The Three Primary Ways You Are Abusing Your E-mail Inbox

Randy Dean

Randy Dean

By Randy Dean, MBA
The “Totally Obsessed” Time Management Tech Guy

As a time and productivity management speaker and author, I see it all the time. People just don’t use their inboxes properly. And these mistakes lead to  significant distraction, lost time, and rework. Most people use their e-mail inbox in four specific ways, and only one of those ways is correct:

  1. (The Correct Use): To Receive and Process New Messages. The key reason you have an inbox is to receive new items in that inbox. Your goal is to quickly and efficiently figure out what those items are, and then properly process them. If you’ve ever attended one of my courses, you know that you handle the quick ones immediately, and you put the longer items on either your task list or your calendar, thus allowing you to plan and prioritize. After you either get them “done” or “tasked”, you can either delete those messages or file them for later reference. And if you don’t have a good place to file them, you make one and put it there. This is really the only way to use an inbox.
  2. As your de facto yet highly disorganized daily task list. So many people use their e-mail inbox as their default task list. It isn’t at all built for that. It is hard to prioritize individual items in an inbox, so you end up looking at the same items multiple times, trying to figure out which ones are important and/or urgent, and which ones aren’t. Most tasking programs, including tools like MS Outlook, Toodledo, and Google Tasks, allow you to see your tasks in priority order by either date or by project (I teach courses on this!) Very quickly, you can figure out what is either most urgent or important. (Even a properly-designed paper task list can do this!) Thus, you can understand why I’m trying to get people out of the habit of “inbox tasking”, and into the habit of building a smarter daily task list using an appropriate task tool each and every day.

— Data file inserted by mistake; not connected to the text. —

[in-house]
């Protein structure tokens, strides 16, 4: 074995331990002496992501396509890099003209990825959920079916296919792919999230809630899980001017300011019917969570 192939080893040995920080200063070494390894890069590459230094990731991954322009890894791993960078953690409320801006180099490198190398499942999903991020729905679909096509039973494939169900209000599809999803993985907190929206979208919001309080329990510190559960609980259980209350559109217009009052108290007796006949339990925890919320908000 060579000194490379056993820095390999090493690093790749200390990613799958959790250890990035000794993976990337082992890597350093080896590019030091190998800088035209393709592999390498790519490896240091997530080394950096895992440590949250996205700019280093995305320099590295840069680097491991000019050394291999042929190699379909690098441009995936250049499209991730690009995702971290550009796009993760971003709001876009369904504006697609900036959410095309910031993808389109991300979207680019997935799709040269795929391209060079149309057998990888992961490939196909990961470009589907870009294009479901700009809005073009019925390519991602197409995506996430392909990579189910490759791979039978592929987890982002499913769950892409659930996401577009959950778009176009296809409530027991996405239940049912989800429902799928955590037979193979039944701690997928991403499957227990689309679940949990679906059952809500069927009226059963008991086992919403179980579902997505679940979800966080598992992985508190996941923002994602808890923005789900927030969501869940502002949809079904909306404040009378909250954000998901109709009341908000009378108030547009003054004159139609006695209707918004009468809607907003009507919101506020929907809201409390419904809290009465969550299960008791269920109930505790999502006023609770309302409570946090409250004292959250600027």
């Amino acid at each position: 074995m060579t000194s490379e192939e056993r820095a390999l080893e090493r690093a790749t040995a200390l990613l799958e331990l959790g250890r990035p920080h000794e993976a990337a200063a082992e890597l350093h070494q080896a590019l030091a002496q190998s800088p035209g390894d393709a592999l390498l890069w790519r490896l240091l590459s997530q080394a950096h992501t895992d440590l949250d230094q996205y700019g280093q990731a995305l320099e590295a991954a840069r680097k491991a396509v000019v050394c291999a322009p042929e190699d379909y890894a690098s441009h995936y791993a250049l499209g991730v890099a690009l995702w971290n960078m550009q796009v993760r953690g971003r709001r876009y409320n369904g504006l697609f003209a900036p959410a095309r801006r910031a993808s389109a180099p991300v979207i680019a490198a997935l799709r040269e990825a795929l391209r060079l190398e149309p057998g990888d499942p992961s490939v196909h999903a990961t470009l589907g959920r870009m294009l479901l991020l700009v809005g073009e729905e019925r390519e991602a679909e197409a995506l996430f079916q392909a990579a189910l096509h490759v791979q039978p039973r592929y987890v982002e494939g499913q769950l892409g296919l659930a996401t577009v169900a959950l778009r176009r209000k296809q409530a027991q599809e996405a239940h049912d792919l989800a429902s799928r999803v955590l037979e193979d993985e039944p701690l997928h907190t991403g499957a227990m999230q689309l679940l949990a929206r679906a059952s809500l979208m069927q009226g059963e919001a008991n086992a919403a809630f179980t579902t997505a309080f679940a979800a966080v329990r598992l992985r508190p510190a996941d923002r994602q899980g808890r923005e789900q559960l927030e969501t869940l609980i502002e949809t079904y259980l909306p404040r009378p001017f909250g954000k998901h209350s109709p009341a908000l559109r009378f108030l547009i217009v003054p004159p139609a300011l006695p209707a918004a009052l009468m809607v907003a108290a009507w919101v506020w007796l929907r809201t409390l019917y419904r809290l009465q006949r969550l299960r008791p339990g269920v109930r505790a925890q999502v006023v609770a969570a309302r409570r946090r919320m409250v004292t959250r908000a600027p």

1. As your de facto yet highly disorganized general file box. The other thing people are doing with their inbox is using it to store everything or nearly everything, with no consistent filing or organization strategy. Most people have made a few folders, but they rarely file everything they should in the folders they have already created. And they leave literally hundreds of e-mails, many that have already been attended to, just sitting in their inbox for no good reason. (The two big problems with leaving read e-mails in your inbox: 1) you’ll likely read them again, even if you’ve already dealt with them – a pure form waste of time; 2) as you continue to add more and more e-mails into this inbox, you will lose more and more efficiency. You will “slog” to a halt.) How about this instead: Once that e-mail is “done”, put it away. If you can’t do it now, add it to your task list or calendar. Then, put it away (or delete it!) It isn’t rocket science.
  1. Final mistake: checking that inbox far too often. A recent study I read found that somewhere between 20-25% of working professionals check their e-mail 20 or more times per day! (That’s every few minutes if you do the math!) How can you possibly maintain any productivity or focus when you are literally distracting yourself every few minutes? Studies have shown that incessantly checking your email and other electronic inputs literally makes you stupid. You have to get off of these “crazy trains”, or you will literally lose YEARS of productivity through these abusive inbox activities.

Here’s how:

  1. When checking e-mail, process them the very first time you look at them. If they are something you can handle quickly, do them now. If not, add them to your calendar or task list. Make decisions from your calendar and task list – NOT your inbox.
  2. Once you have that e-mail either done or tasked, file it if you might need it for later reference, or delete it. And if there is no good place to file it, MAKE ONE and put it there.
  3. And stop checking e-mail so often! Get on some form of a regimen that balances your needs to be responsive with your needs to get things done. This isn’t rocket science, but it does require some discipline, some process management, and a few new habits. With these new habits, you can get off the e-mail “crazy train” and end your inbox abuse!

Randy Dean, MBA, is the author of the recent Amazon e-mail bestseller, Taming the E-mail Beast. Randy is a very popular and engaging time, e-mail, and technology management speaker and trainer.  He brings 22 years of speaking and training experience to his programs. He will be presenting at the IBA 2015 Marketing Conference April 30 – May 1.

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